I've been making webcomics for ten years. That doesn't give me any special status or anything ... it just means that I've drawn a lot of stuff.

For the first part of those ten years, I drew a comic strip called Mullein Fields, featuring a cast of anthropomorphic cartoon animals in the southern New Jersey countryside (and yeah, I've heard all the jokes. It's true. We really do have countryside).

From the beginning (and even now), one of my goals as a cartoonist (aside from the obvious desire to drawr good and rite funny) has been to make cartoons which emphasize characterization over dumb jokes and indiscriminate sarcasm. And so, on April 7th 2003, I set forth in my ambitions to create a well-drawn, funny, character-driven comic strip:

*Ahem* Well, I, uh ... hm.

OK, I admit this is pretty bad; the art is dreadful, the joke is wonky, and the characters are cardboard. I plead Early Installment Weirdness.

Fortunately, the comic improved (kind of) over the next couple of months, and the characters began developing personalities.

Here, we see Jerry trying to sell his sister, Loretta, on the existence of subliminal advertising ...

I totally did not have a copy of The Clam Plate Orgy on my desk as I drew those strips. Moving on ...

Now we meet the parents of the anthropomorphic urchins seen above. These characters are named Fred and Maureen (no relation to the Inhuman Relations Fred and Maureen). Rampant development in Southern New Jersey was a recurring theme in this strip ... mostly because it bugged the hell out of me, and I needed an outlet.

Luckily for those reading, I'll spare you the worst of those strips.

Oh hey, speaking of recurring themes ... School days. More like SCHOOL DAZE, amirite? Back me up on this! Ha ha! ...

But seriously. I hated school.

Meanwhile, in cheerier climes, we find the neighbor kids, Georgia and Penny. The gag here is that they're supposed to be twins. And see, it's funny because one's a raccoon and the other is an opossum. Ha.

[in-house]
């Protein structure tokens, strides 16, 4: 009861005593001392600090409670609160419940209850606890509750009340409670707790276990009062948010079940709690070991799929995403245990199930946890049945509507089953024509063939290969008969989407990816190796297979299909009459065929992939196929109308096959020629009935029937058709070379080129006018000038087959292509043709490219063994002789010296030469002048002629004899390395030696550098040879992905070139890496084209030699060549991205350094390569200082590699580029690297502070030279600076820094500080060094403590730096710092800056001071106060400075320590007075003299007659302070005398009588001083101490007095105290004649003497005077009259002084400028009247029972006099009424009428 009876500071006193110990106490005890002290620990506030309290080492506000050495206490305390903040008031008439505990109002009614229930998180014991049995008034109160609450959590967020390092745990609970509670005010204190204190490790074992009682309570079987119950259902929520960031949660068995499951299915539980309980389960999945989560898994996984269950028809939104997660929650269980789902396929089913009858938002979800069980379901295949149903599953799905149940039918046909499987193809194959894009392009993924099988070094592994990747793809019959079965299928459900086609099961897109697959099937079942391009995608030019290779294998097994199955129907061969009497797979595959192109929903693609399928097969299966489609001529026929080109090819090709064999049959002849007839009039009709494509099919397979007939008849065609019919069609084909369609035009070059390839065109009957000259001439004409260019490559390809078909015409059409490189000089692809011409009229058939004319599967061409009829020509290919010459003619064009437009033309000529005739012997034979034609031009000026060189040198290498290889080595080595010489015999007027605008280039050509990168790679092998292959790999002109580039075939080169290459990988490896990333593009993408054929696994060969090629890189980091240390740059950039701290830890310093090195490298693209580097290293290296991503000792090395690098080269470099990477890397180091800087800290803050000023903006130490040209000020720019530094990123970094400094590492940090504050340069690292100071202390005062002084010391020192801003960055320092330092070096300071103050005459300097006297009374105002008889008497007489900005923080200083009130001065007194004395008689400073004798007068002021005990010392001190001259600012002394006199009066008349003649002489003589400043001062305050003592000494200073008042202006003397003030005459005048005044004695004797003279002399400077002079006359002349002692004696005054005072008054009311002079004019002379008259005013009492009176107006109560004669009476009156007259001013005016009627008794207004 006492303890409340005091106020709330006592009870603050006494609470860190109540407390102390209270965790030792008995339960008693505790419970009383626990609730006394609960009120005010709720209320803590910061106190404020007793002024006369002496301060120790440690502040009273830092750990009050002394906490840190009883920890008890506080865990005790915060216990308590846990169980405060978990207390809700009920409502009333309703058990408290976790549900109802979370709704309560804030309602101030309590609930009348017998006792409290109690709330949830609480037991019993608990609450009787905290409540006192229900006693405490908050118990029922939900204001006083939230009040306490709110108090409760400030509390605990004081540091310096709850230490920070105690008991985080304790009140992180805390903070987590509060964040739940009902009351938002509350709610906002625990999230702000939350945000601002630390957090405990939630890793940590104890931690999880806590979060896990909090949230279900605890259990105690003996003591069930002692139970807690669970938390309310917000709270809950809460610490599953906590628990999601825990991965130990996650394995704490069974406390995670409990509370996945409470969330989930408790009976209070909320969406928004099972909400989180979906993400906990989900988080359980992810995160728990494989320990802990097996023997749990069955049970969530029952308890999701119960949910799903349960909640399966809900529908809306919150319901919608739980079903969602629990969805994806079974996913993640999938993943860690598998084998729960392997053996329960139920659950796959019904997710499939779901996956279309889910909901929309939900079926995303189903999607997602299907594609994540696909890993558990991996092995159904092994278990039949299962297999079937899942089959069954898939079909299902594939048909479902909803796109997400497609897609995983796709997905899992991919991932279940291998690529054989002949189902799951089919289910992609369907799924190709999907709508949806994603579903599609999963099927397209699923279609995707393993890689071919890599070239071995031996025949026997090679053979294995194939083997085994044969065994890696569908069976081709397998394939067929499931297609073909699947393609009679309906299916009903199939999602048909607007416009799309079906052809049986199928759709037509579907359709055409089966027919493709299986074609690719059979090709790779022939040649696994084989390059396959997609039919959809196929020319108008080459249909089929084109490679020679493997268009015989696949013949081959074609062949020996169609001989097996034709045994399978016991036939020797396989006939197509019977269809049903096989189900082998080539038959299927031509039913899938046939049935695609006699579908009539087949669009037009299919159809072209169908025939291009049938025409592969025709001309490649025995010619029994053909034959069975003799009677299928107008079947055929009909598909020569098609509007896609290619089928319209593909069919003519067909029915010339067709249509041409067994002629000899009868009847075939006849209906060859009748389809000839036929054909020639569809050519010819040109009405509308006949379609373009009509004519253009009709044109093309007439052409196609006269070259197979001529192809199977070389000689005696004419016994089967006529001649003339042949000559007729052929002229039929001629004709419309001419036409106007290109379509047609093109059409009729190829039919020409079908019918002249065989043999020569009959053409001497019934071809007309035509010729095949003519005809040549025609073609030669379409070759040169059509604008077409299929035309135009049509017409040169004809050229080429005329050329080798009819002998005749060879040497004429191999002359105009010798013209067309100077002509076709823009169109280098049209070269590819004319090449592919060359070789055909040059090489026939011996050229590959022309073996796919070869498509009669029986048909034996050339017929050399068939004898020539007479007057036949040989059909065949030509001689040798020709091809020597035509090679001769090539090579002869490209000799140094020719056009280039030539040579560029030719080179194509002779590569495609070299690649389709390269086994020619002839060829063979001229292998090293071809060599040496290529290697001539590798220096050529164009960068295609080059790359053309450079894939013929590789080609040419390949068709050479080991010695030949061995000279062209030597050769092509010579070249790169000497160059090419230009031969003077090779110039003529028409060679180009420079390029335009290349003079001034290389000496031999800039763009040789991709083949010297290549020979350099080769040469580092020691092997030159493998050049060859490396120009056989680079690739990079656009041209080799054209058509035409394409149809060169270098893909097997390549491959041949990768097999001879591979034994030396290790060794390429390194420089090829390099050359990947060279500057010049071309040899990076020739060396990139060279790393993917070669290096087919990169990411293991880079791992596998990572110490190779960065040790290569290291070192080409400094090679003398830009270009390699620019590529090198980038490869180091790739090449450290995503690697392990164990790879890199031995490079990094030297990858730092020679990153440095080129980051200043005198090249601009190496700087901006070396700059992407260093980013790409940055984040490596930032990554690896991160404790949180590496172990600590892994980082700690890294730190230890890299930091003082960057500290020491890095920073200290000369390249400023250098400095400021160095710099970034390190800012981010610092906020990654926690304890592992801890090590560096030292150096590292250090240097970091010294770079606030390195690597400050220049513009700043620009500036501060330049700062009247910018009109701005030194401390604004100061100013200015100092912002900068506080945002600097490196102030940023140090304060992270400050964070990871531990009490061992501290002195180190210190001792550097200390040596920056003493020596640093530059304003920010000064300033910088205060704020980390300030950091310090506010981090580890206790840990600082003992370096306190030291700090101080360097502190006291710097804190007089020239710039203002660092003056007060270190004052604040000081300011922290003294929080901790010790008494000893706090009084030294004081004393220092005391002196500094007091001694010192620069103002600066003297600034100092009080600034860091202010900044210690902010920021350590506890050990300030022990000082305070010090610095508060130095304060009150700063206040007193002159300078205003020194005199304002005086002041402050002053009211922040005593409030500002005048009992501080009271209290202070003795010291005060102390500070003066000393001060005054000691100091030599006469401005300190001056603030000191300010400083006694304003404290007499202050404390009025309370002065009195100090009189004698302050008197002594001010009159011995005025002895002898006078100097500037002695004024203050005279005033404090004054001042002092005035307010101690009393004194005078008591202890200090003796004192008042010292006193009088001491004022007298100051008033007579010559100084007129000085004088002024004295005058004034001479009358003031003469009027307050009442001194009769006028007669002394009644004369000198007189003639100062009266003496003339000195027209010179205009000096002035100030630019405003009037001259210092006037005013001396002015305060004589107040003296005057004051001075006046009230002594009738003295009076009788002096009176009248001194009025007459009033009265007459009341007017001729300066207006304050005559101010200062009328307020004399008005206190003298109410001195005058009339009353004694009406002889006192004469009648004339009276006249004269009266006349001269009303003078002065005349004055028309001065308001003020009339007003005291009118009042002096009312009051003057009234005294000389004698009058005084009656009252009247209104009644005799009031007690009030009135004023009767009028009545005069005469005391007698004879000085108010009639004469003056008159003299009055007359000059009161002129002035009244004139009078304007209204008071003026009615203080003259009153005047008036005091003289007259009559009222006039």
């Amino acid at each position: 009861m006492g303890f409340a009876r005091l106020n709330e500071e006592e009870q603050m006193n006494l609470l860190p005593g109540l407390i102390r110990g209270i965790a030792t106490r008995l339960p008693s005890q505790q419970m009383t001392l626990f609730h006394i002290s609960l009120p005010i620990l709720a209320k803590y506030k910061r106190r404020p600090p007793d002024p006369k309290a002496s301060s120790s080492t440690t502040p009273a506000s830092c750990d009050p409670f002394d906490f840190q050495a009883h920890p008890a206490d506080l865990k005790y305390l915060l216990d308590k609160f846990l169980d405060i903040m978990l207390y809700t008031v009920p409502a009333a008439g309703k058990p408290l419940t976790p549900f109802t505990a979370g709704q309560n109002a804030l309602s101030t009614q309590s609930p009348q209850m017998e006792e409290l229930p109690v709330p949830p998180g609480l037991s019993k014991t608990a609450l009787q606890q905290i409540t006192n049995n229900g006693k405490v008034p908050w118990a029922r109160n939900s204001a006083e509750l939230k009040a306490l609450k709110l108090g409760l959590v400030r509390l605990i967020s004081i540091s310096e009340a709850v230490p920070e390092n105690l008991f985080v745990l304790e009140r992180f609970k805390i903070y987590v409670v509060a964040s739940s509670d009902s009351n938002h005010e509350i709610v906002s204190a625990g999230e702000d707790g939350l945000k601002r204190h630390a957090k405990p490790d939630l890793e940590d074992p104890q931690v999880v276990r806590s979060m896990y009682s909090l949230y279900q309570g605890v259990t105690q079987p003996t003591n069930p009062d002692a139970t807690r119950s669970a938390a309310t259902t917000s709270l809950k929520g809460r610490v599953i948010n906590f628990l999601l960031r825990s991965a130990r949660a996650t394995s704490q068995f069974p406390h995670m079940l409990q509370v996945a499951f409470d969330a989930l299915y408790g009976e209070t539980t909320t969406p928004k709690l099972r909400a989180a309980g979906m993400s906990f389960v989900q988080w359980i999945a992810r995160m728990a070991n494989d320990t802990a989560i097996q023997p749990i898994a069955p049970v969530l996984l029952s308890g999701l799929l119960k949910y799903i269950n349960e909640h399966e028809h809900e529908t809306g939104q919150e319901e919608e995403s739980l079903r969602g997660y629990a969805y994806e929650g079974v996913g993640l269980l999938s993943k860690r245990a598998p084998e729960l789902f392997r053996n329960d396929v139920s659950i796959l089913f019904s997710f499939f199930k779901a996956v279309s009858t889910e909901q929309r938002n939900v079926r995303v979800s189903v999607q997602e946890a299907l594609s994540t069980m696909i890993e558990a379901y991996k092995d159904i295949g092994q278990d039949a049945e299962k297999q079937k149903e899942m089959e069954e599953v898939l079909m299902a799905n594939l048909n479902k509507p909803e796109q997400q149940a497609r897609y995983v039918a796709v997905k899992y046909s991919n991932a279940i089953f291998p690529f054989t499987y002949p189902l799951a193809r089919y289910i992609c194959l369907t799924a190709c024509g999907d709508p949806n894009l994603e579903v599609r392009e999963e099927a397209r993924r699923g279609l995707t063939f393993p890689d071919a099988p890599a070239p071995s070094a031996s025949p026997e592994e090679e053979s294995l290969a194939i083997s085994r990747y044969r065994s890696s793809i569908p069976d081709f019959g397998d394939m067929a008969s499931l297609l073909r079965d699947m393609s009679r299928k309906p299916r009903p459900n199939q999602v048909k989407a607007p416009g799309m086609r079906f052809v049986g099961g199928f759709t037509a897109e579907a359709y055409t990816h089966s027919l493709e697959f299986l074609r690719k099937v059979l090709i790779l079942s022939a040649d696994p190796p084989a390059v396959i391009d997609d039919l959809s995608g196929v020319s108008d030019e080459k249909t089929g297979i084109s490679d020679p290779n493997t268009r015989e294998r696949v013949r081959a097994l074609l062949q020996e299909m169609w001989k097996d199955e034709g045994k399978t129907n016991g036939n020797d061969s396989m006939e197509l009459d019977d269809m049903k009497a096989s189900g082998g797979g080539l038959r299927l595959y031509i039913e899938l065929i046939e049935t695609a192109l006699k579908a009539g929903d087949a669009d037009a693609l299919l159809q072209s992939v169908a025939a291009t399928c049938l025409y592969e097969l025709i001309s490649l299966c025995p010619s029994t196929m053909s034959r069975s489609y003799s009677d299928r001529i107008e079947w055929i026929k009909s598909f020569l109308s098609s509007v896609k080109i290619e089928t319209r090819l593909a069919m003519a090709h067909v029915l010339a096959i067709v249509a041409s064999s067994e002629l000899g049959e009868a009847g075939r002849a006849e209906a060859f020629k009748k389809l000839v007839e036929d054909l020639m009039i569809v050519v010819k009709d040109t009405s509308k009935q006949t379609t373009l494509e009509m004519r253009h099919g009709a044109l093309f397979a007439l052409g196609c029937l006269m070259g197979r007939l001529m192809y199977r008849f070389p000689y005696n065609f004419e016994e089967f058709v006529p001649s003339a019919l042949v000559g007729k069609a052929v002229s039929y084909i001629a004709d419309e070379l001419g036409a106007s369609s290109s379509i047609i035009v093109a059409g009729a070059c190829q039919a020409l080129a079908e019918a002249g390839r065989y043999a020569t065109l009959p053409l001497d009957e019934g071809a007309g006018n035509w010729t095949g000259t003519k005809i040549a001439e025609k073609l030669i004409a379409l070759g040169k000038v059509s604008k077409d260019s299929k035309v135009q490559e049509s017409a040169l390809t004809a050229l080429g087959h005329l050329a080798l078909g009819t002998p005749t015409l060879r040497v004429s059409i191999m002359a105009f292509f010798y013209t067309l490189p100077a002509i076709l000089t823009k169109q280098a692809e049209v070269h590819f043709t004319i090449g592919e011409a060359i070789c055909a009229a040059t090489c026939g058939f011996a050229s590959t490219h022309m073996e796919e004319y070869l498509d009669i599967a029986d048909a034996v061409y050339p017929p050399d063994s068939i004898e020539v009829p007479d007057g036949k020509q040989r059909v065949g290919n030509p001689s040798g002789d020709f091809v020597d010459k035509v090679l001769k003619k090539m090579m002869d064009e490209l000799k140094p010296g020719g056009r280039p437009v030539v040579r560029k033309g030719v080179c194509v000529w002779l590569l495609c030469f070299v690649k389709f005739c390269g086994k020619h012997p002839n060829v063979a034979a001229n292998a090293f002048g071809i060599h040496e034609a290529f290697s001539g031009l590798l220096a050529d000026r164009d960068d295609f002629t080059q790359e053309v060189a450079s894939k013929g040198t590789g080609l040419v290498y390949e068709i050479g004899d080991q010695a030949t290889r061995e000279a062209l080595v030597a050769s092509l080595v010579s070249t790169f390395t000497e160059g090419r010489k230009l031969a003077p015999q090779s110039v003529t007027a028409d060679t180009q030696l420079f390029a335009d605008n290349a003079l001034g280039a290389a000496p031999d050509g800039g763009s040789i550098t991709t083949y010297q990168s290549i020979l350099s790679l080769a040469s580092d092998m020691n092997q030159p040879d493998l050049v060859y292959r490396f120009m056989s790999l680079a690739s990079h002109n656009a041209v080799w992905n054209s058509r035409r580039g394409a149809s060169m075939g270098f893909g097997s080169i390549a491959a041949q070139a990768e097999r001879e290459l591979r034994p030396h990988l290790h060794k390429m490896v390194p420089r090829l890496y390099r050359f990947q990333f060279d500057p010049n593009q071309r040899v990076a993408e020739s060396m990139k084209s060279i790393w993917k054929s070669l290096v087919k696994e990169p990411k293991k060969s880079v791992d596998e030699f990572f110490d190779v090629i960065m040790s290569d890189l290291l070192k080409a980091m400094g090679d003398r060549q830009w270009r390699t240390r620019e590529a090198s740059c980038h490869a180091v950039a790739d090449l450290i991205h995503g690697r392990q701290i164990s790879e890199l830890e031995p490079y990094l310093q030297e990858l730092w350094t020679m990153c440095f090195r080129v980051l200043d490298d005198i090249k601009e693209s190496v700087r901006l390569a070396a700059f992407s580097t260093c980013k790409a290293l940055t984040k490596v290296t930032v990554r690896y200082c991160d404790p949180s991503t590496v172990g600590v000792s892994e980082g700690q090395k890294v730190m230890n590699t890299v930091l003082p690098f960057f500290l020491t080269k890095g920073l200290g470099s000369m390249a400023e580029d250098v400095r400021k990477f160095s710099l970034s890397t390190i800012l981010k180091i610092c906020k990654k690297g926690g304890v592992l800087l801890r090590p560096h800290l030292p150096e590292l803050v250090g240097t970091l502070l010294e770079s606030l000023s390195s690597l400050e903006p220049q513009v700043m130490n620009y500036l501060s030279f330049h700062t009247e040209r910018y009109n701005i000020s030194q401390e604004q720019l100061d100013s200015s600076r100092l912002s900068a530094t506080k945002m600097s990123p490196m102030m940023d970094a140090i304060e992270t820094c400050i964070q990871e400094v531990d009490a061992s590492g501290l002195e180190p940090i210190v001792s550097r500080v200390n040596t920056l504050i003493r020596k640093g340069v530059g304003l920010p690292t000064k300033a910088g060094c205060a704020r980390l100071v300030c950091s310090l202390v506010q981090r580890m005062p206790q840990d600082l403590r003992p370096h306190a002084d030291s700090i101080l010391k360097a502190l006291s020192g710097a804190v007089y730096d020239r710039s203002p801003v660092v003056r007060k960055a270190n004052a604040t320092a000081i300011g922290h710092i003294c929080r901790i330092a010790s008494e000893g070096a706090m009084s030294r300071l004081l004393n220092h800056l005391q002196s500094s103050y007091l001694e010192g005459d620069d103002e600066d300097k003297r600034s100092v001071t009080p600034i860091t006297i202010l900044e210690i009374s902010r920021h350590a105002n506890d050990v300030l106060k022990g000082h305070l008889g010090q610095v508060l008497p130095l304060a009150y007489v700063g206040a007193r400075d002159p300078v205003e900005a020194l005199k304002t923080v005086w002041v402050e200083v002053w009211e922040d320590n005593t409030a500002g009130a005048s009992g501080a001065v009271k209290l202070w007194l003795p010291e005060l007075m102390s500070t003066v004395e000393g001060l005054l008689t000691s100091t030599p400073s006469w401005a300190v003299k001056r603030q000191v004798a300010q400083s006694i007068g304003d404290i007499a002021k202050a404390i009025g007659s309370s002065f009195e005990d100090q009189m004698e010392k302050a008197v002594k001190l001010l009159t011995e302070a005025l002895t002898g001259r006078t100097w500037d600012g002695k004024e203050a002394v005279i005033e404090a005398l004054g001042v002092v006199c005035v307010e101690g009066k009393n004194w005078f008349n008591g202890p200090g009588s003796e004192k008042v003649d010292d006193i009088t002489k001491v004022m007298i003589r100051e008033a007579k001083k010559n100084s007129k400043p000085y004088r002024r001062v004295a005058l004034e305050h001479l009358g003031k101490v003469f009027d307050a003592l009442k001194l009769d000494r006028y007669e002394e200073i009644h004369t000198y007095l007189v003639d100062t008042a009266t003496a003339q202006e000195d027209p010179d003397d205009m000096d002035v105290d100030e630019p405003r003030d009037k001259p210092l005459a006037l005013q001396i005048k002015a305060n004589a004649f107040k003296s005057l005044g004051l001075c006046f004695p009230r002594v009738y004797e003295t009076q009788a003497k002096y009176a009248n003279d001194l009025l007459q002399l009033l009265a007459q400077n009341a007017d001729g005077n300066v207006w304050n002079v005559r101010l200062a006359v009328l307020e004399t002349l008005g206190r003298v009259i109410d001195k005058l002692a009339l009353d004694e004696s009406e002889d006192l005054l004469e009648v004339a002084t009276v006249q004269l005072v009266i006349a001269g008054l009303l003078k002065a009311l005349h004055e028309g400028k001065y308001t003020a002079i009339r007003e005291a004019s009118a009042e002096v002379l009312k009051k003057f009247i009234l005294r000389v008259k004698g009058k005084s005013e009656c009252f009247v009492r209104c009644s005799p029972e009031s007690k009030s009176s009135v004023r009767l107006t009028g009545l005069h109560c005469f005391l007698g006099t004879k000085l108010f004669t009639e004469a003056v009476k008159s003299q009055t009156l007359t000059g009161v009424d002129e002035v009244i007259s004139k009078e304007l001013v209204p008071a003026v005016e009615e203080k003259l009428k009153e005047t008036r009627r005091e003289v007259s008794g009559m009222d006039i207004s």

Don't worry if you couldn't figure it out by the way they're drawn. Most people couldn't.

True story.

Warning: don't read the following strip. Do me this favor. Don't read it. Just look at the pretty pictures. DO NOT read the haiku. Do not.

Argh, you read it! I can never trust you again.

I had to have known haikus followed the 5-7-5 syllable format. I couldn't have been that stupid. I have no idea how I messed it up. All I can do is plead forgiveness, and promise never to write poetry ever again.

Trees look nice, though. I actually used my own photo reference.

2003-11-16-family-favorite 2003-11-18-less-fortunate

These are what I call the Ramblin' Strips. The characters just ramble around a particular location. No story. No plot. Just ramblin'. In this case, Loretta and Georgia wander around the woods behind their houses. Juuuuust ramblin'.

2003-11-19-river-humor 2003-11-20-my-brother-the-river 2003-11-22-we-have-met-the-enemy

My Pogo obsession was in full swing right about here. Not that it ever completely subsided. In fact, this whole running commentary idea was swiped directly from Walt Kelly's own Ten Ever-Lovin' Blue Eyed Years With Pogo.

2003-11-24-takin'-out-the-trash 2003-11-25-just-an-accident 2003-11-26-what's-the-solution  

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